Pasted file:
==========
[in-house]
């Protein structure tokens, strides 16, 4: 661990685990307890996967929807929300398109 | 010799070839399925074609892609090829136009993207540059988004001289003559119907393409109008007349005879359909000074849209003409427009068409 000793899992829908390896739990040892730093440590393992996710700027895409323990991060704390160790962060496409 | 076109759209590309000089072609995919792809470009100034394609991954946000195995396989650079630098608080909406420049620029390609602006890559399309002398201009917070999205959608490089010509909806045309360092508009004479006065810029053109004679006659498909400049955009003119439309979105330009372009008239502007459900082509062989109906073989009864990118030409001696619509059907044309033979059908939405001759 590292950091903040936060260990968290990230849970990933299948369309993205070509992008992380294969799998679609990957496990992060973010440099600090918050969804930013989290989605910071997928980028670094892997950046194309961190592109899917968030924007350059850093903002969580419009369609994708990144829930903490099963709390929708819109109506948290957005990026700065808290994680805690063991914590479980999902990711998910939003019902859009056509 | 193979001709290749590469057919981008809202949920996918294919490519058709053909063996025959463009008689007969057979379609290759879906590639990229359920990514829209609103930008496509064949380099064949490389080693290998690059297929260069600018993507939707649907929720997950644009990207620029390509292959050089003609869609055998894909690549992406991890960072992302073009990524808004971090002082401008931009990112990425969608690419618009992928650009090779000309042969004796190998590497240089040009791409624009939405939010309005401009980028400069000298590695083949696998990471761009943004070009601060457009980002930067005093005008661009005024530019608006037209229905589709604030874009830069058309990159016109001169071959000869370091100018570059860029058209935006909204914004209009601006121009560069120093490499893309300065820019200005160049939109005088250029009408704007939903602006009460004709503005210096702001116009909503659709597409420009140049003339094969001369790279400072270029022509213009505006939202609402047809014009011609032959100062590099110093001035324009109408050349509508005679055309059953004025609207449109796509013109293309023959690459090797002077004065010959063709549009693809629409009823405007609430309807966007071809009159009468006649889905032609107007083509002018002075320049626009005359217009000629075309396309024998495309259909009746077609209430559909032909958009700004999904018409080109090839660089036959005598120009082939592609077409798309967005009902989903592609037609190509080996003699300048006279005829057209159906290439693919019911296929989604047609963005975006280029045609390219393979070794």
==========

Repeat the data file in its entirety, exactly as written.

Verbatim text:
[in-house]
């Protein structure tokens, strides 16, 4: 661990685990307890996967929807929300398109 | 010799070839399925074609892609090829136009993207540059988004001289003559119907393409109008007349005879359909000074849209003409427009068409 000793899992829908390896739990040892730093440590393992996710700027895409323990991060704390160790962060496409 | 076109759209590309000089072609995919792809470009100034394609991954946000195995396989650079630098608080909406420049620029390609602006890559399309002398201009917070999205959608490089010509909806045309360092508009004479006065810029053109004679006659498909400049955009003119439309979105330009372009008239502007459900082509062989109906073989009864990118030409001696619509059907044309033979059908939405001759 590292950091903040936060260990968290990230849970990933299948369309993205070509992008992380294969799998679609990957496990992060973010440099600090918050969804930013989290989605910071997928980028670094892997950046194309961190592109899917968030924007350059850093903002969580419009369609994708990144829930903490099963709390929708819109109506948290957005990026700065808290994680805690063991914590479980999902990711998910939003019902859009056509 | 193979001709290749590469057919981008809202949920996918294919490519058709053909063996025959463009008689007969057979379609290759879906590639990229359920990514829209609103930008496509064949380099064949490389080693290998690059297929260069600018993507939707649907929720997950644009990207620029390509292959050089003609869609055998894909690549992406991890960072992302073009990524808004971090002082401008931009990112990425969608690419618009992928650009090779000309042969004796190998590497240089040009791409624009939405939010309005401009980028400069000298590695083949696998990471761009943004070009601060457009980002930067005093005008661009005024530019608006037209229905589709604030874009830069058309990159016109001169071959000869370091100018570059860029058209935006909204914004209009601006121009560069120093490499893309300065820019200005160049939109005088250029009408704007939903602006009460004709503005210096702001116009909503659709597409420009140049003339094969001369790279400072270029022509213009505006939202609402047809014009011609032959100062590099110093001035324009109408050349509508005679055309059953004025609207449109796509013109293309023959690459090797002077004065010959063709549009693809629409009823405007609430309807966007071809009159009468006649889905032609107007083509002018002075320049626009005359217009000629075309396309024998495309259909009746077609209430559909032909958009700004999904018409080109090839660089036959005598120009082939592609077409798309967005009902989903592609037609190509080996003699300048006279005829057209159906290439693919019911296929989604047609963005975006280029045609390219393979070794």